2-28 Peace Memorial Park & Museum

2-28 Peace Memorial Park, Taipei

First Things First
Both museums are closed on Mondays.

2-28 Peace Memorial Park is a small but charming park just a short walk or one MRT stop from Taipei Main Station. It has a long history, being established in 1908 as the first European-style park in central Taipei, and it's home to two of Taiwan's most important museums: 2-28 Memorial Museum and the National Taiwan Museum. While it's enjoyed by individuals, couples and families, who all come to enjoy a green space among Taipei's concrete, it maintains a somewhat sombre feel, being a memorial to a massacre still raw in the memories of the nation two generations later. A visit to this park and the 2-28 Memorial Museum should be included in any visitor's itinerary, ideally with a visit to the National Taiwan Museum.

Take the MRT to NTU Hospital Station, one stop south of Taipei Main Station. Exit 1 opens up right into the park.

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The 2-28 Massacre was a defining moment in Taiwan's modern history. Following the defeat of the Japanese, the Republic of China, ruled by the Kumintang (Chinese Nationalist Party) under Chiang Kai Shek, were given temporary control of Taiwan (despite having never ruled it before) to appease Chiang, because he was fighting communists and because the Allies didn't want Japan to have such strategically placed island between Japan, China and the Philippines. While the Taiwanese (then known as Formosans) considered themselves closer to China than to Japan and were happy to join the democratic China they had been promised by the Americans, they had also become used to a higher standard of living under the Japanese, a strong economy, law and order and clean, efficient government. When the Kuomintang reached Taiwan the first thing they did was pillage homes and factories for steel and other valuables, desperately needed for their civil war in China. Even valuable mining equipment, previously powering Taiwan's economy (which they didn't know how to use) was melted down and sent to China to be made into guns. The Chinese also assumed virtually all positions of authority vacated by the Japanese, despite having no knowledge of the island's culture or infrastructure. (Originally, some Japanese were going to stay in Taiwan, their lifelong home, as "advisers", but upon witnessing the Chinese takeover, most decided that a return to war-torn Japan, burned to the ground, offered better prospects). The corruption and poor governance of the Kuomintang set the economy back decades, inflation soured and by 1947 the price of rice reached 400 times its price before the end of World War II, largely due to its export to China. Diseases of poverty long eradicated by the Japanese returned, and Taiwanese quickly grew dissatisfied with their new rulers, appealing unsuccessfully to the Americans many times for help. The Japanese had tolerated a 'home rule movement' (calling for further advancement of Taiwanese culture and identity, and semi-autonomy within the Japanese empire) and this quickly revitalized itself into calls for cleaner government with more Taiwanese participation, or, if a democratic China wasn't going to happen, an independent, democratic Taiwan. Tensions built up and reached breaking point by 1947.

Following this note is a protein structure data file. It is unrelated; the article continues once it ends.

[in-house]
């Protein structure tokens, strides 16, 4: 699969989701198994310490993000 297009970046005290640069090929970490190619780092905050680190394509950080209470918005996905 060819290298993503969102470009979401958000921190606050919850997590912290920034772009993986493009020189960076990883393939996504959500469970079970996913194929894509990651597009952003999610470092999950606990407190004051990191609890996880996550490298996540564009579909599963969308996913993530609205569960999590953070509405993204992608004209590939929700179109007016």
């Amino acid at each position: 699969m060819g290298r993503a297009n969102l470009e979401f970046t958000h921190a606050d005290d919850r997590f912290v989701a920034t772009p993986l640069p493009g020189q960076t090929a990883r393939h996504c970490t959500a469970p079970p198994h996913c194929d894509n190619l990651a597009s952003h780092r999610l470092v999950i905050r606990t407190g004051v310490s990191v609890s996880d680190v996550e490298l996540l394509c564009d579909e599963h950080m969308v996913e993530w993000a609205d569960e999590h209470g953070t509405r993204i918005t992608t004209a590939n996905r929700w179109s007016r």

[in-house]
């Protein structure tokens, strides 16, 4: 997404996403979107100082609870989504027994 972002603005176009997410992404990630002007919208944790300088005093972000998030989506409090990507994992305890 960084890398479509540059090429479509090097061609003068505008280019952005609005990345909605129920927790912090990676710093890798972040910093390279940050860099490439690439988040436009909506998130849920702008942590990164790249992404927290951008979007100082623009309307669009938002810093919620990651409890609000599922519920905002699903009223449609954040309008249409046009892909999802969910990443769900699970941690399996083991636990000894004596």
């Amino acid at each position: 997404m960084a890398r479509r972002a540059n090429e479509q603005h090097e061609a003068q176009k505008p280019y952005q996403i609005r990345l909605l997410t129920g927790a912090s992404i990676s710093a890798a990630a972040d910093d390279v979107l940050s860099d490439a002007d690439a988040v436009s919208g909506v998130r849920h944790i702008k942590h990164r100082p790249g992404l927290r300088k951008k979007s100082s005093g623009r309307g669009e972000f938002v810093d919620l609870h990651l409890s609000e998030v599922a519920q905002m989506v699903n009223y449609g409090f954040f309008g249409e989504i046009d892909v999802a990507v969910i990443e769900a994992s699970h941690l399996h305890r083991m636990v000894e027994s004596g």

Angry protest outside Tobacco Monopoly Bureau, Feb 28, 1947. Public domain image from Wikimedia Commons.
The Kuomintang maintained a government monopoly on cigarettes and most other commodities, and their mismanagement and export of many to China put life-long Taiwanese vendors out of work. On th evening of February 27, 1947, inspectors from the Monopoly Bureau confronted a 40 year old widow selling contraband cigarettes, confiscated her livelihood and hit her over the head with a pistol. Crowds nearby defended her, confrontation broke out and as they fled an inspector fired a gun, killing an innocent bystander and wounding others. Word spread, and soon angry crowds were surrounding the Monopoly Bureau and other government departments, demanding justice for the incident and an end to the government monopolies, as well as cleaner government with more Taiwanese participation. Soldiers fired on a crowd of protesters outside the Governer General's office, further incensing the Taiwanese, and martial law was declared, with anyone breaching strict curfews arrested or shot.

For the next few days Taiwanese citizens took hold of most government institutions and ran most of Taiwan, while the Kuomintang fled or stayed under cover for fear of their safety (though there was very little serious violence towards them, all considering). In response Chiang Kai Shek sent thousands of troops to Keelung (Taipei's port) and they drove through much of Northern Taiwan to Taichung, through the night, firing indiscriminately at anyone and everything, in the hope of terrorising the Taiwanese into submission. Foreign residents frightened of the bullets took shelter in the American Embassy, which had a high wall. For three days the Chinese soldiers roamed the streets, entering and looting homes at random, usually killing everyone inside. Rapes, mutilations and be-headings were common, and streets became littered with dead bodies.